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A comparative analysis of human and mouse islet G-protein coupled receptor expression

Stefan Amisten, Patricio Atanes, Ross Hawkes, Inmaculada Ruz-Maldonado, Bo Liu, Fariborz Parandeh, Min Zhao, Guo Cai Huang, Albert Salehi & Shanta J. Persaud

Scientific Reports 7, Article number: 46600 (2017)
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Type 2 diabetes

Received: 26 August 2016 Accepted: 22 March 2017
Published online: 19 April 2017


G-protein coupled receptors (GPCRs) are essential for islet function, but most studies use rodent islets due to limited human islet availability. We have systematically compared the GPCR mRNA expression in human and mouse islets to determine to what extent mouse islets can be used as surrogates for human islets to study islet GPCR function, and we have identified species-specific expression of several GPCRs. The A3 receptor (ADORA3) was expressed only in mouse islets and the A3 agonist MRS 5698 inhibited glucose-induced insulin secretion from mouse islets, with no effect on human islets. Similarly, mRNAs encoding the galanin receptors GAL1 (GALR1), GAL2 (GALR2) and GAL3 GALR3) were abundantly expressed in mouse islets but present only at low levels in human islets, so that it reads (GALR3) and galanin inhibited insulin secretion only from mouse islets. Conversely, the sst1 receptor (SSTR1) was abundant only in human islets and its selective activation by CH 275 inhibited insulin secretion from human islets, with no effect on mouse islets. Our comprehensive human and mouse islet GPCR atlas has demonstrated that species differences do exist in islet GPCR expression and function, which are likely to impact on the translatability of mouse studies to the human context.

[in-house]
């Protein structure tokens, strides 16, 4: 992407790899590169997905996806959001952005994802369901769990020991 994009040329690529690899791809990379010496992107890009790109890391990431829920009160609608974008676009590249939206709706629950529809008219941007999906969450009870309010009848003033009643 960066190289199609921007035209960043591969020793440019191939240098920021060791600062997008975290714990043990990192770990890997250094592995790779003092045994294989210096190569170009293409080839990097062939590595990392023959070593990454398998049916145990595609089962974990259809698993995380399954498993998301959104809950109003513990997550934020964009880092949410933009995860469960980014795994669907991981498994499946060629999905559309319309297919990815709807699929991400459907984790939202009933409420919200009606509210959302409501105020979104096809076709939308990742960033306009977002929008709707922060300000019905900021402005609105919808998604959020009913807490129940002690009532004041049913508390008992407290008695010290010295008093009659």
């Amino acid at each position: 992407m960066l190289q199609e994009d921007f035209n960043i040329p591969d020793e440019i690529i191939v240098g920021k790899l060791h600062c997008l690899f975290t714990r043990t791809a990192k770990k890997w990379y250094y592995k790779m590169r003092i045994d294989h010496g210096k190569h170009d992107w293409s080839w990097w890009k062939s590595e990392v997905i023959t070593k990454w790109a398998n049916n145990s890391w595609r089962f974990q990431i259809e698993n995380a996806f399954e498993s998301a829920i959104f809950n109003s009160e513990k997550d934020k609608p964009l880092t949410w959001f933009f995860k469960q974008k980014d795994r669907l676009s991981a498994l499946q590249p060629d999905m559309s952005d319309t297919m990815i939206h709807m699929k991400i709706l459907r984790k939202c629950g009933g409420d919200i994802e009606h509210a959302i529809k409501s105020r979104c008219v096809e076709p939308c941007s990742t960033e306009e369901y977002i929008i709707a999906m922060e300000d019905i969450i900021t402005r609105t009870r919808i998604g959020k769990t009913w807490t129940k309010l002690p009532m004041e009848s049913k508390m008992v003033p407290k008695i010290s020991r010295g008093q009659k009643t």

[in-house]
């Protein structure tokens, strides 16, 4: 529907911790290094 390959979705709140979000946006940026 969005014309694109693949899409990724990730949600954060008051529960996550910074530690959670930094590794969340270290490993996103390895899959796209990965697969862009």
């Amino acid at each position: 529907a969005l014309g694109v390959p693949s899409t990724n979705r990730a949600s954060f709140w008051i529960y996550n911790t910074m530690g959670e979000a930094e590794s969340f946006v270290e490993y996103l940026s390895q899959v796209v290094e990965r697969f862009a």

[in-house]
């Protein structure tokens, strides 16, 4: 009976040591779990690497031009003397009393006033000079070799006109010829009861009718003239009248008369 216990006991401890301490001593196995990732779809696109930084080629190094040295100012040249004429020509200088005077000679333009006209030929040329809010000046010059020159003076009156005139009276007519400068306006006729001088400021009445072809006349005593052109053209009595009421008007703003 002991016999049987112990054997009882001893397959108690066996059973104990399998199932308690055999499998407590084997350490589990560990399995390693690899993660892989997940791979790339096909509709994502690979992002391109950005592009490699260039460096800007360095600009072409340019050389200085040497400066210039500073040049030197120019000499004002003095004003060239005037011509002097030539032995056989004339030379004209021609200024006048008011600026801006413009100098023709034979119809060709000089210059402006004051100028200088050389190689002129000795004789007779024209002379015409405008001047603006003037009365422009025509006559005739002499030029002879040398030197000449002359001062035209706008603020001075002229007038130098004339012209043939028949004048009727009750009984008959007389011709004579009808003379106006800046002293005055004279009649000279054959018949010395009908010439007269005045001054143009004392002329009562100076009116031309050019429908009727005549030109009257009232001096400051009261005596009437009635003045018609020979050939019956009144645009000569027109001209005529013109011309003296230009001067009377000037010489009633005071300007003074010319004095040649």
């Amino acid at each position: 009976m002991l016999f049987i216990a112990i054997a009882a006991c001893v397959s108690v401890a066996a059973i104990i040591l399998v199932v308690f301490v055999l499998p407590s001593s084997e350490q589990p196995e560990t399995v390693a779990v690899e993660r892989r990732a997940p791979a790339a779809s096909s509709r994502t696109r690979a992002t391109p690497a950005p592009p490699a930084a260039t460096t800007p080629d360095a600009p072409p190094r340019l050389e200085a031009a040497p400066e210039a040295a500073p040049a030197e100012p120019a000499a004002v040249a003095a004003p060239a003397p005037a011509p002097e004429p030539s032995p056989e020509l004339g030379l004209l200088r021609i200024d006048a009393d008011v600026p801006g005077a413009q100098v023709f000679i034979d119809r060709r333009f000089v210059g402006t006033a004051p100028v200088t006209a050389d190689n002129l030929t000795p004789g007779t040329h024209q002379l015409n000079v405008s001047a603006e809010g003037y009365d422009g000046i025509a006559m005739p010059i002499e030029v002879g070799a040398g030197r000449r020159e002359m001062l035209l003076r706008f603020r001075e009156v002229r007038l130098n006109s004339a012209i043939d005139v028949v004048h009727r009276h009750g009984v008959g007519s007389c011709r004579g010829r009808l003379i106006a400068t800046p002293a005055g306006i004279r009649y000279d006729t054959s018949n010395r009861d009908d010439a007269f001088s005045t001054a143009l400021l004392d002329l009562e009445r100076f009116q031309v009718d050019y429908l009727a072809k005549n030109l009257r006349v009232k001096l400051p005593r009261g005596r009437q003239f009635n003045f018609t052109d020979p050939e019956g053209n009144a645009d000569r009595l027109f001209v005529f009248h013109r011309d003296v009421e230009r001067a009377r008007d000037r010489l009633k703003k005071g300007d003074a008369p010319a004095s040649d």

We are grateful to the relatives of organ donors for human pancreases for research. This study was supported by grants from the EFSD/Boehringer-Ingelheim Research Programme and a Diabetes UK RD Lawrence Fellowship to Stefan Amisten (11/0004172).

Author information


Diabetes Research Group, Division of Diabetes & Nutritional Sciences, Faculty of Life Sciences & Medicine, King’s College London, London, UK
Stefan Amisten, Patricio Atanes, Ross Hawkes, Inmaculada Ruz-Maldonado, Bo Liu, Min Zhao, Guo Cai Huang & Shanta J. Persaud
Department of Clinical Science, Division of Islet Cell Physiology, SUS, University of Lund, Malmö, Sweden
Fariborz Parandeh & Albert Salehi


The study was designed by S.A., P.A., R.H., A.S. and S.J.P. Data were collected and analysed by S.A., R.H., P.A., I.R.M., F.P. and B.L. G.C.H. and M.Z. provided the isolated human islets of Langerhans. The article was drafted by S.A. and S.J.P. All authors revised the article critically for important intellectual content. All authors gave their final approval of the current version to be published. S.A. and S.J.P. take responsibility for the contents of the article.

Competing interests
The authors declare no competing financial interests.

Corresponding authors
Correspondence to Stefan Amisten or Shanta J. Persaud.

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